For years, I’ve heard the whispered tales from disgruntled hunters who were certain that the meat cutter they’d trusted with their deer or moose or bear had engaged in some nefarious behavior, and had clearly, obviously, certainly stolen prime cuts. And since it’s basically impossible to convince an angry hunter that shooting their moose six times may have made some of the meat inedible, and led to a less-than-expected yield, I’ve chosen to keep quiet. Then, I ended up with a mystery of my own.
Head into the deep Maine woods often enough, and you’re bound to see something that you’ll never forget. Up on those back roads, in places where traffic is sparse and the forests stretch for miles, you’re always just one turn away from a close encounter of the wildest kind. And sometimes, when an amazing scene unfolds and you’ve got a camera nearby, you capture pictures that are worth far more than the customary 1,000 words. Zeisloft lives in Bar Harbor with his wife, a Mount Desert Island native.
Wendell Wentworth and his son, Christopher, have had a fair amount of deer-hunting success over the years, which is obvious from the nine mounted bucks — eight of them over 200 pounds — you’ll find on the walls of his home.
Muck Rack makes it simple to find people, tweets, or articles that mention any name, keyword, company, hashtag etc. We've compiled this guide to help you make the most of your search.
Selecting a term
Start searching tweets, articles from media outlets, articles mentioned in tweets, journalists'
names, titles and bios with some suggested searches:
Companies or Topics (e.g. iPhone, Microsoft)
Phrases (e.g. "cloud computing") — use quotes to keep the terms together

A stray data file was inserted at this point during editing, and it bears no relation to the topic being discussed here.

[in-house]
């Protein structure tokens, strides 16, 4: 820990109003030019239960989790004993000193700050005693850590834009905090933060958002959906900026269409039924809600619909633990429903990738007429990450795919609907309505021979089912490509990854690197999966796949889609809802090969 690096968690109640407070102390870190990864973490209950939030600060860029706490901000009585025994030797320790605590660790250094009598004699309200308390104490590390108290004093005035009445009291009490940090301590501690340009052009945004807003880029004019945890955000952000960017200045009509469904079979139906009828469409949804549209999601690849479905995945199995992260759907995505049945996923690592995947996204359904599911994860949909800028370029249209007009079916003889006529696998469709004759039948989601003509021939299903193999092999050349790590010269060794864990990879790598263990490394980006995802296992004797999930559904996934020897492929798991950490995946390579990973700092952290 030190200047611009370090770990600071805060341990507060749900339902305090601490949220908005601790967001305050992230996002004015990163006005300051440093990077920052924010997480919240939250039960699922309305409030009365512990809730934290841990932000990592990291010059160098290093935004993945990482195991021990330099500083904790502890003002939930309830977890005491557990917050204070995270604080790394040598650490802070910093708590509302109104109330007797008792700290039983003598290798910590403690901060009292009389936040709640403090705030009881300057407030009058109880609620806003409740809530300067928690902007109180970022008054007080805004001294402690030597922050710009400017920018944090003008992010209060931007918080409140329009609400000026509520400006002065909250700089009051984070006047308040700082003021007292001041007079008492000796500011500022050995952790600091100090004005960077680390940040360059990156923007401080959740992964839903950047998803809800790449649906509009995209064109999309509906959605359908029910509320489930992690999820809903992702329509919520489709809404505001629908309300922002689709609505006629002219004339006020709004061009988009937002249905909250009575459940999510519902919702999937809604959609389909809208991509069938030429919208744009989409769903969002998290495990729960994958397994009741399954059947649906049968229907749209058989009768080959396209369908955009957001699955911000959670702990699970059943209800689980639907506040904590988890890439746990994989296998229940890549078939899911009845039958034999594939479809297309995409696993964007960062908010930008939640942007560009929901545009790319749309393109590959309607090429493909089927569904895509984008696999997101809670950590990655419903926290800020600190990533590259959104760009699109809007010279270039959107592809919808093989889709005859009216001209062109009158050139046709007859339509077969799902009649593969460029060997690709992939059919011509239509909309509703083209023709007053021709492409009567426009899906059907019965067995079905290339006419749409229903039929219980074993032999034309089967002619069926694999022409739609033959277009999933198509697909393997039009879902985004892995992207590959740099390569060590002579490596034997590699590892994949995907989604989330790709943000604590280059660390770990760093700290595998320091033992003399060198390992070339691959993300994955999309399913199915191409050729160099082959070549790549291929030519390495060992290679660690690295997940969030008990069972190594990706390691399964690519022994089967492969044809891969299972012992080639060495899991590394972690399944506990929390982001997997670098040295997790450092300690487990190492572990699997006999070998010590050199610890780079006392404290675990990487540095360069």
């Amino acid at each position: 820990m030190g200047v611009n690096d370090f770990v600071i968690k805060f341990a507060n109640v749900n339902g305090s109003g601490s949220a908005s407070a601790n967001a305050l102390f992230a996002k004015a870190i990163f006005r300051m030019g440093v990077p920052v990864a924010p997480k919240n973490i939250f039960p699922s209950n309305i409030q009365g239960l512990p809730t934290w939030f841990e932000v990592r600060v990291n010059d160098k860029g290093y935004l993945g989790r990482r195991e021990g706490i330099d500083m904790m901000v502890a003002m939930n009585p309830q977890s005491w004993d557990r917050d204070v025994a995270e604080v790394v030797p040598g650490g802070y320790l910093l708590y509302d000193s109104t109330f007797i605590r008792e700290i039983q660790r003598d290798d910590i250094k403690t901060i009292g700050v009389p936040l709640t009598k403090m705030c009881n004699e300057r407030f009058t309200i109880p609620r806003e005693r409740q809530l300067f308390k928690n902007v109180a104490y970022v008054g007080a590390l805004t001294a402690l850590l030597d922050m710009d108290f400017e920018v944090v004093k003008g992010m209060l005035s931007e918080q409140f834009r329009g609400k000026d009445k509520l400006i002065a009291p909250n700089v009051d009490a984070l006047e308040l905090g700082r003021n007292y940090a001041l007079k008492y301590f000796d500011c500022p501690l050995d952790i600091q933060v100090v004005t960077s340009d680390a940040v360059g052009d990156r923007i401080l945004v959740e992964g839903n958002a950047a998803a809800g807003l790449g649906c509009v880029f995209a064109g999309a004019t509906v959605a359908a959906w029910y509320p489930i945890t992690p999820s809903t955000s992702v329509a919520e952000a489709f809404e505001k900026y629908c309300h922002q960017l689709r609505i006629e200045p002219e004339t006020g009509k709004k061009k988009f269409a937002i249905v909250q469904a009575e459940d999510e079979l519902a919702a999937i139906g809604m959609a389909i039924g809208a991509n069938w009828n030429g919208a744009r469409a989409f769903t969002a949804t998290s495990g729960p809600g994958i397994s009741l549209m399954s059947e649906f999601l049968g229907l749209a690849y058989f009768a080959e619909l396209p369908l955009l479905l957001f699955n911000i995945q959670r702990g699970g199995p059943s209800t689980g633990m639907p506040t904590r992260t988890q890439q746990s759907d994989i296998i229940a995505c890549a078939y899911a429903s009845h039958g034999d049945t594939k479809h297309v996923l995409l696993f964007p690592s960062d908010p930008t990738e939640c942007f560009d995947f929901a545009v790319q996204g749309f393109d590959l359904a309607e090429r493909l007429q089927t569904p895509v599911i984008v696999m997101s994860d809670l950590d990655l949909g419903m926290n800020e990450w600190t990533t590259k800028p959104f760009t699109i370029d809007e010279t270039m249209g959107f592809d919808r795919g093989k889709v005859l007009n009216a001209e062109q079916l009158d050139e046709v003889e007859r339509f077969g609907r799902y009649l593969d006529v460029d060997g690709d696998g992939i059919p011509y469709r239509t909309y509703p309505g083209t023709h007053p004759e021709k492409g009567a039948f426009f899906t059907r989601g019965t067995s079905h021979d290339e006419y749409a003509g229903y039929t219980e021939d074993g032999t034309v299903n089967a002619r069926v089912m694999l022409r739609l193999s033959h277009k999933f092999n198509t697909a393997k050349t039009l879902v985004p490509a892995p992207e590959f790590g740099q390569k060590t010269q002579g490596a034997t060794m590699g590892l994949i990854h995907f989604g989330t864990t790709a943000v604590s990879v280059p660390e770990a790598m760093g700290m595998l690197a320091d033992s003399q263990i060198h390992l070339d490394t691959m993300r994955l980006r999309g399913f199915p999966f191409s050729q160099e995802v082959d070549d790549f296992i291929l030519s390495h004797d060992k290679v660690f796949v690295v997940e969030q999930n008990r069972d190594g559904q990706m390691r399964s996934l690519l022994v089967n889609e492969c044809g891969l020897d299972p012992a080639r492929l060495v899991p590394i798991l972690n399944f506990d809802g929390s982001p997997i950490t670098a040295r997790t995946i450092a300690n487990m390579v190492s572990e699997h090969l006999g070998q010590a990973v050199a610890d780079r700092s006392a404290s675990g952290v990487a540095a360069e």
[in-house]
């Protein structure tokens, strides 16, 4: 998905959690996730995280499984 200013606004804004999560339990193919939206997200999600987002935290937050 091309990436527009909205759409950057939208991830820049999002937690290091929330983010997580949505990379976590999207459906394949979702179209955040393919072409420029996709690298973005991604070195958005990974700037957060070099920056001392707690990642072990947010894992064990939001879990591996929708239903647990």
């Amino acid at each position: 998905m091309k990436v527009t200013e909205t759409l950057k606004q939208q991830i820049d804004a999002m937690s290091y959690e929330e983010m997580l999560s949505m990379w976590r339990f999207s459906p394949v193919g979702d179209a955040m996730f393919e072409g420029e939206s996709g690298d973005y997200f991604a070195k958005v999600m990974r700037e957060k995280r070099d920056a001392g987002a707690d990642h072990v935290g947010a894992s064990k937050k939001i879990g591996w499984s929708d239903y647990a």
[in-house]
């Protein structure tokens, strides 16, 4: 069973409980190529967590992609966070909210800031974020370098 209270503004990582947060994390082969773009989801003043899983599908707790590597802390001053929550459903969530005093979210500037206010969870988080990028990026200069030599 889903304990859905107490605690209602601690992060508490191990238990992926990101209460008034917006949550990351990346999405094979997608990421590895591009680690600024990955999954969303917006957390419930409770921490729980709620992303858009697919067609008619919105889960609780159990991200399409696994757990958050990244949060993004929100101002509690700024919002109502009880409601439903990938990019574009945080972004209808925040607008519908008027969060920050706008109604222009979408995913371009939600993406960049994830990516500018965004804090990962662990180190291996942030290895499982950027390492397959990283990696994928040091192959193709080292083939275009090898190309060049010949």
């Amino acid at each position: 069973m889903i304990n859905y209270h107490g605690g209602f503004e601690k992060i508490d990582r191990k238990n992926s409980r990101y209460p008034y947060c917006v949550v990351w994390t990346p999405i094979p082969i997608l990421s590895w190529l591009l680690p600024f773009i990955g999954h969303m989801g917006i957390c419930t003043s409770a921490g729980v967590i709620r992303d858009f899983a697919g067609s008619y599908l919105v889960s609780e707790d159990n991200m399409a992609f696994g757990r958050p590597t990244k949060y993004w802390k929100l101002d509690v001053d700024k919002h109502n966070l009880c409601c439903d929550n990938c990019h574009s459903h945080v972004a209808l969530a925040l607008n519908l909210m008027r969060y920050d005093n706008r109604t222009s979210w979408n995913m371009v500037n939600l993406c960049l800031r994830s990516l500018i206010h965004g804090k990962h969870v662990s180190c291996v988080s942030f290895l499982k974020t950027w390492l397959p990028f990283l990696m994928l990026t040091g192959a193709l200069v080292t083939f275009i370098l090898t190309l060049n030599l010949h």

Twitter handles (e.g. @username) — returns those who have mentioned or replied to
Names (e.g. "David Pogue")
Hashtags (e.g. #sxsw, #london2012)
Bio details (e.g. vegan, Olympics, father)
Muck Rack's Advanced Search allows for many boolean operators.
Find results that mention multiple specified terms, use AND or
+. For example, ensure each result contains both Elon Musk and Mark Zuckerberg by
searching Musk AND Zuckerberg or Musk + Zuckerberg.
Use the operators OR or , to broaden your search when you'd like either of
multiple terms to appear in results. (This is the default behavior of our search when no operators
are used). For example, results will contain either cake or cookie by searching cake OR cookie or cake,cookie
Use NOT or - to subtract results from your search. For
example, searching Disney will yield results about the Walt Disney Company as well as Walt Disney
World Resort. To exclude mentions of Disney World, search for Disney -World or Disney
When using one of these operators with a phrase, enclose it in quotation marks. For example, you can
find results about smartphones excluding Apple's iPhone 4S by searching smartphone -"iPhone
Exact case matching or punctuation
If you're searching for a brand name or keyword that relies on specific punctuation marks or capitalization, you can
find results that match your exact query by adding matchcase: before the keyword you're searching for, like matchcase:E*TRADE .
Use parentheses to separate multiple
boolean phrases. For example, to find journalists talking about having fun in Disney World or
Disneyland, search for ("disney world" OR disneyland) AND fun.
An asterisk can be used to search for any variation of a root word truncated by the asterisk. For example, searching for admin* will return results for administrator, administration, administer, administered, etc.
A near operator is an AND operator where you can control the distance between the words. You can vary the distance the near operation uses by adding a forward slash and number (between 0-99) such as strawberries NEAR/10 "whipped cream", which means the strawberries must exist within 10 words of "whipped cream".